Since 2006 I have increasingly been covering the dead; the players and the victims of the drug war. Sometimes one is not aware how badly this can affect you emotionally.

There was a moment when I realized I couldn’t sleep very well. Although I was tired I just couldn’t sleep. I remembered that as a small boy my grandmother would take me to visit these women who perform “limpias” (spiritual cleansings) to banish the bad spirits or the “malas vibras” (bad vibes) that had taken over a person’s body and mind.

Bieber fever spreads to Mexico

By Henry Romero

The security fence surrounding the hotel in the upscale neighborhood of Polanco, Mexico, where Justin Bieber was scheduled to give a news conference, was impressive. It was far away from the main entrance of the hotel – far enough away to make sure that the throngs of frenzied girls would not be able to trample their object of lust to death. Girls still dressed in their school uniform endured the sun for hours, screaming or singing his songs together, without knowing each other but bonding through their love for him.

When we, the photographers and journalists, were walking past to get into position for the news conference, the girls begged to come along with us “Sir, let me carry your equipment; don’t you need an assistant?; Pleeeease, I love him sooo much, please, take me with you…….” while they hugged the fence and held pictures of Justin pressed to their hearts.

One of them was holding onto a life-sized cardboard cut-out of Justin like it was the real thing; Justin – the cardboard lover.

Drug war ghosts

WARNING: GRAPHIC CONTENT

By Tomas Bravo

The memory is still fresh. I close my eyes and I can feel the tension. First the explosions… then the screams… then the silence.

The trickles of blood on the concrete make their way as small, red rivers to form a puddle, quickly dried by the sun. The bodies lie there, surrounded by police tape, waiting to be checked by forensic technicians. The prying eyes of the neighbors are fixed on the laughing police officers and the reporters who are speculating on the reasons for the execution.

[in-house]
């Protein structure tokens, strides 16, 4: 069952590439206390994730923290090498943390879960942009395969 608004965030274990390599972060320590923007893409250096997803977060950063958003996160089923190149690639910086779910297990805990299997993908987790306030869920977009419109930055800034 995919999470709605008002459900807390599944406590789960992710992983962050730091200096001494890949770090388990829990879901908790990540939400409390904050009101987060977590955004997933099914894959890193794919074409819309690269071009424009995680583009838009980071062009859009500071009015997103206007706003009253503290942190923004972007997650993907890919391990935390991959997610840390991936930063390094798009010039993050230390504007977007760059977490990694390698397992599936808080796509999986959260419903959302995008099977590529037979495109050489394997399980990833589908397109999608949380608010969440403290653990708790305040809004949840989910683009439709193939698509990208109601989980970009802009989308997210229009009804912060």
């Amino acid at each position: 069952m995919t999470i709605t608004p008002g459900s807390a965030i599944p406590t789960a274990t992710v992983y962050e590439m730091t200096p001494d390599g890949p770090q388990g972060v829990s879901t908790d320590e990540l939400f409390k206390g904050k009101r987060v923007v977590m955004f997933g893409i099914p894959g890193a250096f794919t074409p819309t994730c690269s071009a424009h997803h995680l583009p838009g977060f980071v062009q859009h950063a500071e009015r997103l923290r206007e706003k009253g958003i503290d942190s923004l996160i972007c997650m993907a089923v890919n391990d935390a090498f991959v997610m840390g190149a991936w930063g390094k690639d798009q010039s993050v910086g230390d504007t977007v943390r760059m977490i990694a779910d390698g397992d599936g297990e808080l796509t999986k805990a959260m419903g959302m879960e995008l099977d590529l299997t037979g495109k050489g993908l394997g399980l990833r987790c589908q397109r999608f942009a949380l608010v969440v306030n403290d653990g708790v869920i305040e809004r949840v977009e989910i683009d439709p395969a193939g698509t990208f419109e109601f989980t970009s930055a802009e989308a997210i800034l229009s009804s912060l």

Moments later the bodies are bagged and placed in a van, ready for their penultimate destination. If they are lucky they have family members who will recognize them at the coroner’s office and are able to give them a burial. In the worst cases, they will end up in a mass grave, next to others without names but similar in their wounds and histories in a parallel world.

Los Galgos Guapos (The Handsome Hounds)

By Erin Siegal

I’d never really known a galgo, or greyhound. To me, they were simply those weirdly skinny creatures in the NYC dog runs that looked like yawning alligators when panting, so rail-thin that they practically disappeared unless they turned sideways.

But now?

Well, let’s just say that I think Dreamboat’s name is pretty accurate.


“Dreamboat,” a.k.a. U.S.S. Dreamboat, enjoys a bath.

In Tijuana, Mexico, the Caliente racetrack is famous. In the city’s heyday, high-end thoroughbreds charged past glamorous crowds of onlookers; photos of the horses still adorn the walls in the casino’s basement administrative offices. Today, however, a different kind of animal bursts from the starting gates each day: American greyhounds.

Notes from a mariachi journey

By Carlos Jasso